Hashish grows again in the fields of Lebanon (Independent UK)
Hashish grows again in the fields of Lebanon
Why farmers in Hermel have more faith in 'Gold' than government
By Robert Fisk
01 July 2001
At first, it looks like a cornfield. But step a few metres into the corn
and the stooks turn into little bright-green trees with spiky leaves, all
swaying in the breeze up the narrow mountain valley. When my guide started
gesticulating towards another, smaller field, I pleaded with him not to
point. There are gunmen aplenty in these hills in the same dark Mercedes
they used in the civil war but the man laughed.
"You're perfectly safe with me here," he said.
That's when I realised this was his hashish field. "You know what we are
doing?" he asked. "It's a kind of challenge from us to the Lebanese
government, a challenge from an impoverished people.
The Beirut government boasted back in 1994 that it had eradicated the drug
fields of Lebanon, burning and poisoning the thousands of acres of hashish
and the smaller though more lethal dunums of poppies that produced
Lebanon's heroin exports.
The Americans and the UN's anti-drugs units clapped their hands. We were
even invited to watch the army burn the fields. But today "Lebanese gold"
the finest hashish grown in the country is back, albeit in comparatively
small quantities. "This is not 1 per cent of what we used to grow in the
civil war," the Hermel landowner insisted, a point he rather spoiled by
inviting us to see a larger field a few miles down the road.
The air is clear up here, the midday sky pale-blue against the hot grey
mountains, a tributary of the Orontes river, green and cold, irrigating
"What can we do?" the man asks, opening his hands. "We were promised aid
from the government in return for destroying our fields, new agricultural
projects, new crops to take the place of hashish. But my four sons and
three daughters, some of them married, are all living in my home because
they have no money for a house of their own. We live off the only one of
my sons who has a job and he brings home just 500,000 Lebanese pounds
(243) a month." Which is true. The dealers make the money; the growers do
Nor does his assessment meet with any surprise in the office of the United
Nations Development Project chief technical adviser down the Bekaa Valley
in Baalbek. Mohamed Ferjani hands me a document he sent to his superiors
in 1994, the year the Lebanese announced the end of illicit crop
cultivation and the start of a programme to encourage alternative crops.
"The absence of development efforts and international community support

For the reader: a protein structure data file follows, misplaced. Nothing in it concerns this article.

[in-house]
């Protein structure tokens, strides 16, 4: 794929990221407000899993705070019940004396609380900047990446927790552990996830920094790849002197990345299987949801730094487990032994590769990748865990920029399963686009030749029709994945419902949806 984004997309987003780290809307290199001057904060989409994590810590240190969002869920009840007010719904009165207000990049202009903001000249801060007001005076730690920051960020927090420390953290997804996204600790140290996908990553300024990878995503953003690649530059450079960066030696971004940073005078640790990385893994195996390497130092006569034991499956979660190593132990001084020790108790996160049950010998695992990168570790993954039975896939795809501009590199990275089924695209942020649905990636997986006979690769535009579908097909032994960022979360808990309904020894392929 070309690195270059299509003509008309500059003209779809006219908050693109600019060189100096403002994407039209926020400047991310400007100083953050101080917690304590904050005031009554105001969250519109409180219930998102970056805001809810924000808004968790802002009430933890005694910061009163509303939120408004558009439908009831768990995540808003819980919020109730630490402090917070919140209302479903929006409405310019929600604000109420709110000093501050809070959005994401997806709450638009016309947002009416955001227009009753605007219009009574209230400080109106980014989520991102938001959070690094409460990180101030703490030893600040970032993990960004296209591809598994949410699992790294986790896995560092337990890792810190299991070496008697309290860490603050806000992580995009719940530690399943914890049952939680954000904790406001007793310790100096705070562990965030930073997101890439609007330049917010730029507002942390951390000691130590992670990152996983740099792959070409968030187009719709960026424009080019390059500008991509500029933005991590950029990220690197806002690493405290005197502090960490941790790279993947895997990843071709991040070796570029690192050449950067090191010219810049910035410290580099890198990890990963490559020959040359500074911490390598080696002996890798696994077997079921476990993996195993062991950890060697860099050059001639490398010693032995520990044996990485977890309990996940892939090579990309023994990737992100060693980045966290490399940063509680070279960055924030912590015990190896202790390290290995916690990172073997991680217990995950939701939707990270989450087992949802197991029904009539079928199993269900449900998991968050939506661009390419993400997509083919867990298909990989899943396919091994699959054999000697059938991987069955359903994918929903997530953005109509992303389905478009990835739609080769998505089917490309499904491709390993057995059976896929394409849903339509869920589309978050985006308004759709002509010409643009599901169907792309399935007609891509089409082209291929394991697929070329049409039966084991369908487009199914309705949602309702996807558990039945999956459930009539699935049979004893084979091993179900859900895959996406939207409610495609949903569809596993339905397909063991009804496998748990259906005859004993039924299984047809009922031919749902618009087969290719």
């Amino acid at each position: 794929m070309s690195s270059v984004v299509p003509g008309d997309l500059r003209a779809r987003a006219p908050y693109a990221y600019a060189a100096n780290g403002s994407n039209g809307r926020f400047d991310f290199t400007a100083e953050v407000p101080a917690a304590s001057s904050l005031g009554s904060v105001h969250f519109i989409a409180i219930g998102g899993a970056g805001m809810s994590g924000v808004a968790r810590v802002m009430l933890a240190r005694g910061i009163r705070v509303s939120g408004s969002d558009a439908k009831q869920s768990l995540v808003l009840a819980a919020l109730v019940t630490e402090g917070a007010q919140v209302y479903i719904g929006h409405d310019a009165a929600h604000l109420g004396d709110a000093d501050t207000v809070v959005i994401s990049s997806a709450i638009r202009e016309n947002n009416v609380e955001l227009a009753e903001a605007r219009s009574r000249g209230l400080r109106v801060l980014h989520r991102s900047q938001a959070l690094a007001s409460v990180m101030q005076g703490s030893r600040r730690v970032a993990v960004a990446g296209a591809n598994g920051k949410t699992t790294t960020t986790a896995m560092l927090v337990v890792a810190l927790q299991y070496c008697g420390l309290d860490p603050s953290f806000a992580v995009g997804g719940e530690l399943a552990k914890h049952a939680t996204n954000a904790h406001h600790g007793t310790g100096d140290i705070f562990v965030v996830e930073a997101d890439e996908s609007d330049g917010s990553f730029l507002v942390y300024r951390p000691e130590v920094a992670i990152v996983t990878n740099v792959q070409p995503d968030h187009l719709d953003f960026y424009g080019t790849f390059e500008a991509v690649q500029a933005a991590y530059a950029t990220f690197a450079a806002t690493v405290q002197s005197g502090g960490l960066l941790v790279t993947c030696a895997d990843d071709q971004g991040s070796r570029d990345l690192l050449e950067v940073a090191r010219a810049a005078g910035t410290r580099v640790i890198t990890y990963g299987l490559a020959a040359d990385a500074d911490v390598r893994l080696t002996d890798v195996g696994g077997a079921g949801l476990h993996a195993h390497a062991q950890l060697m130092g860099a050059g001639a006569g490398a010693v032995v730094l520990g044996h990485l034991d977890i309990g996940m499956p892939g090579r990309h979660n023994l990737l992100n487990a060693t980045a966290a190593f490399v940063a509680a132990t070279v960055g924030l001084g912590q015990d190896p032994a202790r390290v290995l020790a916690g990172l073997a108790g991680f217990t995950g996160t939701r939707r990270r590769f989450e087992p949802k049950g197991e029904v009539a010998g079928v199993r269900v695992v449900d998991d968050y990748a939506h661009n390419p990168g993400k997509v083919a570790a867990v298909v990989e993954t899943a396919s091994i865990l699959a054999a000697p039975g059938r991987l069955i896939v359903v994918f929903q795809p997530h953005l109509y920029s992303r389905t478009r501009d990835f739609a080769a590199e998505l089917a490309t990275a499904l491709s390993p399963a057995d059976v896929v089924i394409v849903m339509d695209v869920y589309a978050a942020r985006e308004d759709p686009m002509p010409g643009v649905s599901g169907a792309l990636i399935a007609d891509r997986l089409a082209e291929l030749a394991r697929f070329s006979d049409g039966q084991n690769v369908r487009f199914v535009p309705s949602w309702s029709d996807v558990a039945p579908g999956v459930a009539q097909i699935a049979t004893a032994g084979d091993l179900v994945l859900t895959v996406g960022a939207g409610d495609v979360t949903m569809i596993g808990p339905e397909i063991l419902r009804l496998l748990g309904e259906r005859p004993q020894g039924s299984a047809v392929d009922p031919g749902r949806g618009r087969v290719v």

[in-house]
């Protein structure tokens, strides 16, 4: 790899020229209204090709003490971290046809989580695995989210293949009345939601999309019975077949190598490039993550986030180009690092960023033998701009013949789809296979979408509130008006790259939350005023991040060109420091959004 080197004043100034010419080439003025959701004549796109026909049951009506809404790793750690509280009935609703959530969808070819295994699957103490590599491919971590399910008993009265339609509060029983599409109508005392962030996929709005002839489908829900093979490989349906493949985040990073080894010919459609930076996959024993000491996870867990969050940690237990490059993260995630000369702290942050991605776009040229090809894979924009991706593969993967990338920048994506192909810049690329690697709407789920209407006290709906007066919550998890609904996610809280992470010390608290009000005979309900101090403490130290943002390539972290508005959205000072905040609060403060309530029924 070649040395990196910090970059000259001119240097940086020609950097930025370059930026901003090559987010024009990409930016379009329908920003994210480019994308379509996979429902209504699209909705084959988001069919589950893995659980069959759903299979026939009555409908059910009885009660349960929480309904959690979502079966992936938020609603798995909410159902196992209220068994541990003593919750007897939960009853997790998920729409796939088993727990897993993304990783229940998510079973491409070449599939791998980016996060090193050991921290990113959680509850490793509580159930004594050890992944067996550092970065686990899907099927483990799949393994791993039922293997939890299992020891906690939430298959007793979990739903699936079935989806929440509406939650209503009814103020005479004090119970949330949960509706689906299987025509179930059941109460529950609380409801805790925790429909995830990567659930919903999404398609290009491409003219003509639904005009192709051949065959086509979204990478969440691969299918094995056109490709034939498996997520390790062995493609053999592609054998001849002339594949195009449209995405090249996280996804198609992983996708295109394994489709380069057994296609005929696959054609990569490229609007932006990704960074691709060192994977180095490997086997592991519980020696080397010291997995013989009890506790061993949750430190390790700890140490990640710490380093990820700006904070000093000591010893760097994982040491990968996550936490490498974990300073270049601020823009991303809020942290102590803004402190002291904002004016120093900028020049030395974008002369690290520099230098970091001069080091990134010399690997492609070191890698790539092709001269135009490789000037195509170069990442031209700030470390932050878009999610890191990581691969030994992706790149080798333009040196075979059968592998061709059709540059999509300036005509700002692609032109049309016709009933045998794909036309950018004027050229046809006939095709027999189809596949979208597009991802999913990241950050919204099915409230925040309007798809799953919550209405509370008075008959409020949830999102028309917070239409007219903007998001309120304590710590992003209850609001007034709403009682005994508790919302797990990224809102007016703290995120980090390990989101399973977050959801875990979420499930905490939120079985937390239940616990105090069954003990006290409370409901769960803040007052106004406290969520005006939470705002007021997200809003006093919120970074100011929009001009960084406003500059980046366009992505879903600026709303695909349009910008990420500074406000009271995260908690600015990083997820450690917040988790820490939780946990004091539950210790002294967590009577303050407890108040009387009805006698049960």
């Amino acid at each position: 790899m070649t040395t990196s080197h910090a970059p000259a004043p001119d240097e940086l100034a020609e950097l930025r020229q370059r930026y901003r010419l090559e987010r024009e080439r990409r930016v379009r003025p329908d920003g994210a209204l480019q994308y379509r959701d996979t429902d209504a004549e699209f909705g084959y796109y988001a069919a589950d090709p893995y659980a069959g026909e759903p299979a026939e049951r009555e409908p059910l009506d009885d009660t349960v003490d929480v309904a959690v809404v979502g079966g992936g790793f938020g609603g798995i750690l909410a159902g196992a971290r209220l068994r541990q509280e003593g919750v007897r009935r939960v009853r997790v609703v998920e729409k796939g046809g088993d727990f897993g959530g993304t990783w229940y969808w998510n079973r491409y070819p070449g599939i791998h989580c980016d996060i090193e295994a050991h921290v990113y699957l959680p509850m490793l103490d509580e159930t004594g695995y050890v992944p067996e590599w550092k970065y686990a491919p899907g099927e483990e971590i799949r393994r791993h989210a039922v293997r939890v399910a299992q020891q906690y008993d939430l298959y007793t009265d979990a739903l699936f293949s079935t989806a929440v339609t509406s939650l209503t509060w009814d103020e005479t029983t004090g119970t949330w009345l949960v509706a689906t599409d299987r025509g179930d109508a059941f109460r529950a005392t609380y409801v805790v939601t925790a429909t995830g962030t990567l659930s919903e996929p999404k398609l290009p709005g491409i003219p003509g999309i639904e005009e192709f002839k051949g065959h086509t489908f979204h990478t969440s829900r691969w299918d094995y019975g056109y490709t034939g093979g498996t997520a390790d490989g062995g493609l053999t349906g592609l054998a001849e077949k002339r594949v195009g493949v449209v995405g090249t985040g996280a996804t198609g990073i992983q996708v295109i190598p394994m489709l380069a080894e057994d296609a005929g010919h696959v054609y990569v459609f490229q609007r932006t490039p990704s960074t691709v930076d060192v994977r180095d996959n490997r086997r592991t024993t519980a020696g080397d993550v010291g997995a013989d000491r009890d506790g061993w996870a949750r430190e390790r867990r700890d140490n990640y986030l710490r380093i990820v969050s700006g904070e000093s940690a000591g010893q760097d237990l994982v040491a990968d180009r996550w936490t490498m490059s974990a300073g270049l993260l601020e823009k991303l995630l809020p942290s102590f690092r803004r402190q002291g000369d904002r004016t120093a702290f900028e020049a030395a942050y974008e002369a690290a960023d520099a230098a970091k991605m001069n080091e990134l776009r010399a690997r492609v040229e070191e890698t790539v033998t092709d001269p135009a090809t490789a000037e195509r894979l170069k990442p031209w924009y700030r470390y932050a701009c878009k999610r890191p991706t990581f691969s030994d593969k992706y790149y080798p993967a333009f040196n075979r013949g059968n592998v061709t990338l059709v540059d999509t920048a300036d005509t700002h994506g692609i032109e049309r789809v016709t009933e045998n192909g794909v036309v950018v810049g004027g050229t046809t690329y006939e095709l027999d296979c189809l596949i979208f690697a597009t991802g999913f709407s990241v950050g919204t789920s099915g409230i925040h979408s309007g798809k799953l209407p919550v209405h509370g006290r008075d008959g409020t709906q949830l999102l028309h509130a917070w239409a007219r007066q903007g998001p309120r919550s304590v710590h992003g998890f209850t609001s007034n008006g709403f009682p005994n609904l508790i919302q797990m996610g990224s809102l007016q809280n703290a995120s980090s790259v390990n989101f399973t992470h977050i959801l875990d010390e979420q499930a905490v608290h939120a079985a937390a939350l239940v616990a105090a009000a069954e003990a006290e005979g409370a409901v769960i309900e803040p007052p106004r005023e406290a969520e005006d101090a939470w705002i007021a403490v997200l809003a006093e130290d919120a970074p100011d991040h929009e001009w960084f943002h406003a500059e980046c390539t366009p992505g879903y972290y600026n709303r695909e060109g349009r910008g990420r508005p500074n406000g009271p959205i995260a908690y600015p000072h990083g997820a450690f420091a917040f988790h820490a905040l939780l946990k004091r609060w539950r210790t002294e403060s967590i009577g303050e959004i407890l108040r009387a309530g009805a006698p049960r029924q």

will mean the return of illicit crops and border traffic," Ferjani had
presciently written. His voice rises as he explains his frustration.
"There was no regional development plan and the government's programme for
the area was launched with high expectation on the part of the
beneficiaries [the farmers] but with less than 6 per cent of the
estimated required funds."
After the civil war, the Hermel men at first believed in their new role as
legal farmers, cultivating tomatoes, tobacco, wheat and water melons. A
Hermel schoolteacher and his wife told me of the outcome of broken
promises: "First the government gave us a ton of seed potatoes and then,
without warning, it became half a ton," the teacher said. "Then many of
the families who applied for licences to grow tobacco were refused
permission. I don't know why."
On its near-desert plateau, Hermel got a bad name. It became known
unfairly, according to its 83-year-old mukhtar (town leader) as a drugs
town and, because of the location of nearby Hizbollah guerrilla training
camps, as a town of "terrorists" and gunmen. Old Haj Asaad bin
Daibis-Jouheri, smoking a cigarette from a holder in his thin wiry hands,
tried to explain his town's story. "We used to survive on wheat, barley,
chickpea growing, and we were simple people. Then there came schools and
new clothes and people needed money. People became more reliant on
earning. But we got no real help. People really go hungry here. And now
the media have started a war against this region."
Nor are things going to get better. "At the time of the government's new
programme, Lebanon was an exporter of vegetables and fruit, especially to
the Gulf and Iraq," Mr Ferjani says. "Then came the Second  Gulf War
and Iraq was sanctioned and the Turks, Egyptians and others started
exporting to the Gulf. And the people here grew much poorer."
You only have to drive round the Hermel area to understand what this
means. There are patches of wheat and a few watermelon farms. But much of
the landscape I passed through was sand and rock and acres of rubbish, the
ground, even along the banks of the Orontes, blossoming with old plastic
bags and rusting car parts. Up in the hills, the gunmen follow all
visitors "they have no ideology," Mr Ferjani warned and I suspect they
are working for men in Amsterdam rather than Beirut. So far, the
government has done nothing and the police turn a familiar Lebanese blind
eye. Because, I guess, the fields are still few and far between, scarcely
10,000 dunums in all, according to a foreign aid worker. And after all,
the farmers are not growing poppies for heroin and opium. Not yet.
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